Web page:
Rene Miramontes showed off his interviewing and bilingual skills with an exclusive 1 on 1 session with Jorge Campos, former Mexican striker and goal keeper.
Here’s a recap of Miramontes’ interview with Campos:
RM: Review of Jorge Campos’ Career Highlights
JC: 1990 Third Best Goalkeeper in the World – Mexico, 1995 FIFA Confederations Cup Champion – Mexico, 1990-1995 Best Goalkeeper Mexican 1st Division, 130 International matches with El Tri, 1996 & 1997 MLS All Star.
RM: What do you attribute to your success?
JC: The passion that I feel for the game, was my driving force. Every time someone told me I would never be a goal keeper, it motivated me even further.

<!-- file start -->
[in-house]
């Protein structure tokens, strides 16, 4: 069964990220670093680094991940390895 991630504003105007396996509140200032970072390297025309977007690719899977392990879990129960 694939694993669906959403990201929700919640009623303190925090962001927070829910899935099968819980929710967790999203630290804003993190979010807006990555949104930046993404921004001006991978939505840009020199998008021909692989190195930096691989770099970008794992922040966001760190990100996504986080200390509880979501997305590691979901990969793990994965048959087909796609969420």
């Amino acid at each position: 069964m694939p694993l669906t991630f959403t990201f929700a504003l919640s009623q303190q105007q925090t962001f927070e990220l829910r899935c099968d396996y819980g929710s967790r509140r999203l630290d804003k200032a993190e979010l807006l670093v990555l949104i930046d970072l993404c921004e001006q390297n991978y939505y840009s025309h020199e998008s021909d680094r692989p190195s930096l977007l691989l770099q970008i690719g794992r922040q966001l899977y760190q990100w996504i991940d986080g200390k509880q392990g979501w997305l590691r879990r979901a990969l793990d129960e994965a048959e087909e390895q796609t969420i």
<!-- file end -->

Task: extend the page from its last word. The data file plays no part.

RM: What would excite you more, making a save or scoring a goal?
JC: Making a save — anyone can score a goal.
RM: Who is the best coach you have had and why?
JC: My father, because he is the one that introduced me to being a striker and keeper. By the end of my career, I realized the importance of being a well rounded player.
RM: How difficult is it to qualify in CONCACAF?
JC: It is very difficult, especially for Mexico because every team want to beat the “powerhouse”, so they play even harder.
RM: How important is the keeper/sweeper concept?
JC: It is a very important part of the modern game because today, keepers are expected to play as an extra defender and safe guard the space behind defenders.
RM: Brazil 2014 – What was the most tactical innovation you observed?
JC: The way Germany pressed all over the field in addition to having the best keeper.